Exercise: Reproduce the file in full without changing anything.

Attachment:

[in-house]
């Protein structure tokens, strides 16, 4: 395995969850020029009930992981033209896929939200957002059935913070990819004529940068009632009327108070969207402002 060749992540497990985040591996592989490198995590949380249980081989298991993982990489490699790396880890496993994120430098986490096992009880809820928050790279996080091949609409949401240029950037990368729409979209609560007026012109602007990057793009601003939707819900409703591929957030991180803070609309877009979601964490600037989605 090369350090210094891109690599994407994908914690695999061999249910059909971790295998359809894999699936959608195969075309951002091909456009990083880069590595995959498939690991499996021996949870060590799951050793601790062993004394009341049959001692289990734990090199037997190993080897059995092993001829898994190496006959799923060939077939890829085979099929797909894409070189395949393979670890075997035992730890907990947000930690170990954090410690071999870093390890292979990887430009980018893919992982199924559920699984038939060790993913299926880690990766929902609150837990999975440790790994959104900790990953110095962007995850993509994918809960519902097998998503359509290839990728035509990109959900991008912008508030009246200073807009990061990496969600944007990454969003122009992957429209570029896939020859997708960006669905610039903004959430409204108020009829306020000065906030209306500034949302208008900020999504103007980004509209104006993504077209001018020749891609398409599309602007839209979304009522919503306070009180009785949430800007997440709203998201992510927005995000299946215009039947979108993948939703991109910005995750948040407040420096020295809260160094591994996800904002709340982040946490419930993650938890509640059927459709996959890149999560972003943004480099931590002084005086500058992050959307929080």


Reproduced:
[in-house]
């Protein structure tokens, strides 16, 4: 395995969850020029009930992981033209896929939200957002059935913070990819004529940068009632009327108070969207402002 060749992540497990985040591996592989490198995590949380249980081989298991993982990489490699790396880890496993994120430098986490096992009880809820928050790279996080091949609409949401240029950037990368729409979209609560007026012109602007990057793009601003939707819900409703591929957030991180803070609309877009979601964490600037989605 090369350090210094891109690599994407994908914690695999061999249910059909971790295998359809894999699936959608195969075309951002091909456009990083880069590595995959498939690991499996021996949870060590799951050793601790062993004394009341049959001692289990734990090199037997190993080897059995092993001829898994190496006959799923060939077939890829085979099929797909894409070189395949393979670890075997035992730890907990947000930690170990954090410690071999870093390890292979990887430009980018893919992982199924559920699984038939060790993913299926880690990766929902609150837990999975440790790994959104900790990953110095962007995850993509994918809960519902097998998503359509290839990728035509990109959900991008912008508030009246200073807009990061990496969600944007990454969003122009992957429209570029896939020859997708960006669905610039903004959430409204108020009829306020000065906030209306500034949302208008900020999504103007980004509209104006993504077209001018020749891609398409599309602007839209979304009522919503306070009180009785949430800007997440709203998201992510927005995000299946215009039947979108993948939703991109910005995750948040407040420096020295809260160094591994996800904002709340982040946490419930993650938890509640059927459709996959890149999560972003943004480099931590002084005086500058992050959307929080």